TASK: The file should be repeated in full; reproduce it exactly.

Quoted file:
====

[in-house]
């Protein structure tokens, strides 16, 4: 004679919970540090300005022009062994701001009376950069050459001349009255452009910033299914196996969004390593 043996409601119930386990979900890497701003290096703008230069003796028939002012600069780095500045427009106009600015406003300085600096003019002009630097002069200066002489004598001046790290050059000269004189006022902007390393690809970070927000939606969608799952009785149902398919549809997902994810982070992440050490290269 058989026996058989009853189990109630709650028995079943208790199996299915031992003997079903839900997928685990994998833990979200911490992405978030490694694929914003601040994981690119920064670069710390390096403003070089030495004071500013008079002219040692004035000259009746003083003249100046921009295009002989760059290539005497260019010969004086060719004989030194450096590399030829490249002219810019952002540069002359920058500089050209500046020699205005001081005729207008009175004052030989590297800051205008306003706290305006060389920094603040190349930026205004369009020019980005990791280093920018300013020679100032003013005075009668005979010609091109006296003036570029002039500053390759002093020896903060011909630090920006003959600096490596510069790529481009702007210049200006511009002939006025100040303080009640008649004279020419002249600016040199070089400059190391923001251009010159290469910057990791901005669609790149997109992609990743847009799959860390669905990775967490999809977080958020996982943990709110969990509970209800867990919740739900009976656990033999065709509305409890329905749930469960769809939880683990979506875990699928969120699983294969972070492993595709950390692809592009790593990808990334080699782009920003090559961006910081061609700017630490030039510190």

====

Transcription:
[in-house]
């Protein structure tokens, strides 16, 4: 004679919970540090300005022009062994701001009376950069050459001349009255452009910033299914196996969004390593 043996409601119930386990979900890497701003290096703008230069003796028939002012600069780095500045427009106009600015406003300085600096003019002009630097002069200066002489004598001046790290050059000269004189006022902007390393690809970070927000939606969608799952009785149902398919549809997902994810982070992440050490290269 058989026996058989009853189990109630709650028995079943208790199996299915031992003997079903839900997928685990994998833990979200911490992405978030490694694929914003601040994981690119920064670069710390390096403003070089030495004071500013008079002219040692004035000259009746003083003249100046921009295009002989760059290539005497260019010969004086060719004989030194450096590399030829490249002219810019952002540069002359920058500089050209500046020699205005001081005729207008009175004052030989590297800051205008306003706290305006060389920094603040190349930026205004369009020019980005990791280093920018300013020679100032003013005075009668005979010609091109006296003036570029002039500053390759002093020896903060011909630090920006003959600096490596510069790529481009702007210049200006511009002939006025100040303080009640008649004279020419002249600016040199070089400059190391923001251009010159290469910057990791901005669609790149997109992609990743847009799959860390669905990775967490999809977080958020996982943990709110969990509970209800867990919740739900009976656990033999065709509305409890329905749930469960769809939880683990979506875990699928969120699983294969972070492993595709950390692809592009790593990808990334080699782009920003090559961006910081061609700017630490030039510190």